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  1. #1

    Default How do you deal with ratings/appropriate content in books/movies/video games?

    I know parents who strictly abide by the film industry standard of no PG-13 until their child is 13.
    I know parents who take six year olds to R rated films, and parents who don't allow PG-13 until their kids are 16.
    I know parents who preview everything their child wants to read, watch and listen to..... and those who let their child try read anything they choose themselves from the library.
    I know parents who won't allow MA 14 video games in the house, and those who are comfortable letting their young kids play them.
    Same with music...etc.

    What's your personal philosophy about letting your kids be exposed to edgier culture? Where do you draw your lines? Do you have any lines? Or do you think full access is best, because at least you can talk about things and discuss issues/consequences/etc. when everything is out in the open?

    Are you more bothered by violence or sex? Neither? Both? Why?

    Are there any books/films/music/games that you absolutely will not allow ever?
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  3. #2
    Senior Member Arrived Avalon's Avatar
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    For movies, I will often check the parent's guide on IMDB. It gives detailed information on how much nudity, violence, coarse language, frightening/intense scenes, etc... takes places in the movie. I'm not terribly concerned about sex, nudity, or coarse language. I am more concerned about adult themes, and how scary/intense the movie is.

    My husband is the gamer in the family and I defer to his authority on video games. Usually, "cartoon violence" is not a concern, but graphic depictions of real violence involving people are no-no's. Plants vs Zombies is fine, and Grand Theft Auto is not, for instance.

    I did make my daughter wait until she was 12 to read the Hunger Games. Mostly, I don't worry about what she's reading. Then again, she hasn't picked out anything at the library that I would worry about. I do have a quick look at what she's picked, mostly out of curiosity, not that I would necessarily prevent her from reading it. I have pre-read a few books just to check. I definitely wouldn't hand her Diana Gabaldon's Outlander series, or 50 Shades of Grey. Sexual violence and torture are probably the only things that I actively try to keep out of her world.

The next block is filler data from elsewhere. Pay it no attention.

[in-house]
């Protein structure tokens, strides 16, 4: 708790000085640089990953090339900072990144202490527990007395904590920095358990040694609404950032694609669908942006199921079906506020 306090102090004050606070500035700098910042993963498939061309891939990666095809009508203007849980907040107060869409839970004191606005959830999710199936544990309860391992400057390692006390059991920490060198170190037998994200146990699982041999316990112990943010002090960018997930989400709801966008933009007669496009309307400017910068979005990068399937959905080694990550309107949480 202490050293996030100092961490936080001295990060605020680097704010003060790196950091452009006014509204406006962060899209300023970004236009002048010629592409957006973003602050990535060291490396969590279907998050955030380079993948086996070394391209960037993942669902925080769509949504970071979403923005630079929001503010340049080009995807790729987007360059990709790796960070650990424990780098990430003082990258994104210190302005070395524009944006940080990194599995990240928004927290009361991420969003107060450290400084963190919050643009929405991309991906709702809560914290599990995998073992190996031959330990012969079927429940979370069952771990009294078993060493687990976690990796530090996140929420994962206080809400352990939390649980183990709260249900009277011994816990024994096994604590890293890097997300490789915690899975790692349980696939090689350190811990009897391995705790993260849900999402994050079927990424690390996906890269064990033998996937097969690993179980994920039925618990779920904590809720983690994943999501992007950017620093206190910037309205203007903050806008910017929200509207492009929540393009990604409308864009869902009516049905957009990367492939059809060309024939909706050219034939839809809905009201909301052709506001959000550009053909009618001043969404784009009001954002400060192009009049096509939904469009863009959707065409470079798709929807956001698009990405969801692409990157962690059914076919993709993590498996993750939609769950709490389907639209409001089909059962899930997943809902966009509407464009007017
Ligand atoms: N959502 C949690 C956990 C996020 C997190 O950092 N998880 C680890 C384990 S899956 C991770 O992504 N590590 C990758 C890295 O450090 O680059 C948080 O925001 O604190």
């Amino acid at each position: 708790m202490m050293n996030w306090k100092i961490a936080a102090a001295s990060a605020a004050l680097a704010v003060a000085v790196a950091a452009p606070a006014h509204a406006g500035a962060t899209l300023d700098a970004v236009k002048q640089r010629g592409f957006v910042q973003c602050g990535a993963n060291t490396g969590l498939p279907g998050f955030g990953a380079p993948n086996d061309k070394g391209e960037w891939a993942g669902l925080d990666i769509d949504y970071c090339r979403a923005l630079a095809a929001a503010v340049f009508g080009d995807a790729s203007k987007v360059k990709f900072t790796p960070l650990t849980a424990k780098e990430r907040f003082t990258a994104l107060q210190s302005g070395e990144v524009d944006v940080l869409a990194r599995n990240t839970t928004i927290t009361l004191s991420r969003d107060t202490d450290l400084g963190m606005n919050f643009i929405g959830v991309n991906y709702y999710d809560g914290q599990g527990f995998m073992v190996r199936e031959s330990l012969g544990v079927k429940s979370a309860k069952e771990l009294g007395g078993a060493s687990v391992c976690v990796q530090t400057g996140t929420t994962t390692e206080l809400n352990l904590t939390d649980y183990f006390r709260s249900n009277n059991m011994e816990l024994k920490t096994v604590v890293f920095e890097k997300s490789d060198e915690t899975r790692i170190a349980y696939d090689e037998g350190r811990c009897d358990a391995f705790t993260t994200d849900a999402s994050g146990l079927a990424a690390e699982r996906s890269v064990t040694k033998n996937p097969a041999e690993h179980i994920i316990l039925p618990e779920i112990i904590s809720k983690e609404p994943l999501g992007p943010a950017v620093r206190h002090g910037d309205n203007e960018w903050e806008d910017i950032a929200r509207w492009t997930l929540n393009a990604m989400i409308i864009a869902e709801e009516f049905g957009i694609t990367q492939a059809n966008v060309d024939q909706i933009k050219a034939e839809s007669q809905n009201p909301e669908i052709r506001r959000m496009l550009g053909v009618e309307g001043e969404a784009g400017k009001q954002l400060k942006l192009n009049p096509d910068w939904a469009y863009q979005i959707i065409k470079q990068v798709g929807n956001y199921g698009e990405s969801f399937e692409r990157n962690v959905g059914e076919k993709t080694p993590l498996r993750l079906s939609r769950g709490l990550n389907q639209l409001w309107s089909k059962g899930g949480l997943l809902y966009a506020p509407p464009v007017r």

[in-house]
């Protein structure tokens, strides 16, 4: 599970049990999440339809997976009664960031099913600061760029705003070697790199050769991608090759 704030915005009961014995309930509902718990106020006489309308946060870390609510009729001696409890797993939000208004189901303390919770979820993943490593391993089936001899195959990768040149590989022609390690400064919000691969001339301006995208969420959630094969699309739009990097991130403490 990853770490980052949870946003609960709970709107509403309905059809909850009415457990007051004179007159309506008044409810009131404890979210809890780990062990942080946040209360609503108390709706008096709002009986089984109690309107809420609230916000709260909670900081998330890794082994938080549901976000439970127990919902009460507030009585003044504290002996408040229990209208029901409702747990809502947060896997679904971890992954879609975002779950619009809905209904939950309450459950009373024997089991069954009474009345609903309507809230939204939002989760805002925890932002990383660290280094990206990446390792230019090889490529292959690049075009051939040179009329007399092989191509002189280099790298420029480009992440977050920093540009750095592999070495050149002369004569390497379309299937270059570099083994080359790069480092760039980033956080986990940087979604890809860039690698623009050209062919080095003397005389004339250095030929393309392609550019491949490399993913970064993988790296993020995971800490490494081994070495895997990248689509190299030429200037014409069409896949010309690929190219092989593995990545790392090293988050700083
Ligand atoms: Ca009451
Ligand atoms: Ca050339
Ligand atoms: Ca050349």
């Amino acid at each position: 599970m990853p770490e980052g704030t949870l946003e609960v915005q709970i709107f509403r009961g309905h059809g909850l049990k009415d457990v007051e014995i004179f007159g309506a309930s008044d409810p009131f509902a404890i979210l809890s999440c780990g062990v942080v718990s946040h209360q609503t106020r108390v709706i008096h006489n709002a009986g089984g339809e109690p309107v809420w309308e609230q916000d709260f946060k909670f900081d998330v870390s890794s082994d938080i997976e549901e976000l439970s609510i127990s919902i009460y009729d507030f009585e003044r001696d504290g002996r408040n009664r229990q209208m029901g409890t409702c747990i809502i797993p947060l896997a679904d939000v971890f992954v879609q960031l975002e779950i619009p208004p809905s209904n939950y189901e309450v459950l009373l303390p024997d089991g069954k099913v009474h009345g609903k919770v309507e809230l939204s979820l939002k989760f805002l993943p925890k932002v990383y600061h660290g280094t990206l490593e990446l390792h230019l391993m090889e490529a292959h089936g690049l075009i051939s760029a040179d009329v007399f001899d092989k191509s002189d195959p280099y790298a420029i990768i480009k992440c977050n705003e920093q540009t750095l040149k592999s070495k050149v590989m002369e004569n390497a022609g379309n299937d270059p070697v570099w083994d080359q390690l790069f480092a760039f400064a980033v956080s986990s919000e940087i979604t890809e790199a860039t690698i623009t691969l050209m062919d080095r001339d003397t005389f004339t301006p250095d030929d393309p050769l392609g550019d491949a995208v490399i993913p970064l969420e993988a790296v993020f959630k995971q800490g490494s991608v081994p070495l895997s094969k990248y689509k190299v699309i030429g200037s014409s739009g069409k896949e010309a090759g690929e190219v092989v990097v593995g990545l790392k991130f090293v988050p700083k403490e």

4. #3

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    We're still at a stage where we preview; and we're pretty cautious. There are even some commonly-read books for children (e.g. Wimpy Kid) that we've steered DD away from because we don't like the cynicism, language and strange family dynamics depicted. I imagine we would become less controlling about her reading as time goes on. (Part of the problem we face is that her reading fluency has outpaced her age. It's becoming a bit of a challenge to find books with the right length and complexity that aren't aimed at older kids.)

    We watch a movie once a week. It's always tame. I'd preview anything scary, violent, etc. when the time comes.

    As I write this, it sounds like we're some sort of fundamentalist family or the like; but enough of the edgier parts of culture seep in from the edges, that I don't regret in the least maintaining our little oasis of idealism as long as possible.
    DD age 9, Grade 4ish

    Eclectic. We do music, math English, history/geography/culture, Russian and science. Lots and lots of reading. I blog at suzukiexperience.com

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  5. #4

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    We definitely actively screen. Fortunately, DD dislikes movies for the most part (not sure why), so we don't often battle that. Like MNDad, things like Wimpy Kid get passed over. I do want to preserve the innocence of youth as long as possible. There is so much crap out there. Some is overt, but more often it is the "Roseanne" type sarcasm/humor that has so pervasively infiltrated our culture that we view it as normal. I'm not so Pollyanna that I think we should be back to Leave it to Beaver. But I just don't like the way kids speak to each other and adults these days, and I think they get it straight from movies, TV, internet, and books.

    Besides, I'm the sarcastic smart-ass in our house. I don't want competition.
    Working mom homeschooling DD (10) who is working on a 4th-6th grade level and keeps me hopping! SimpleMoney is my new venture. www.simplemoneypro.com

  6. #5

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    I have always vetted all forms of media for DS. Now he's 15, I don't vet quite so closely, but if he really wants to see/read/play something that I would prefer him to not see/read/play, he knows he has to give me good reason as to why. From age nine to 13, he had to give a PowerPoint presentation to convince me of his reasons why he should be allowed to try something to which I otherwise would give a resounding NO. Nowadays, the reins are loosened but he has to promise to be responsible with something of which I disapprove. For instance, in June last year I gave him conditions under which his stepfather and I would approve his having GTA 5, a game he'd been wanting for a while. If he met the conditions by the beginning of December, he could get the game.

    He *did* meet the conditions, so he was allowed the game.

    I still do not like the game, not one teeny bit, but he has so far proved to us that he can be responsible with it (such as refusing to join in missions his online buddies design that he finds distasteful). For this game, as for any movie, TV show or book, if he starts showing an attitude change that can be traced back to said movie, TV show or book, then things have to be scaled back.

    So far, he's being mature about everything and not questioning my occasional queries on x, y and z.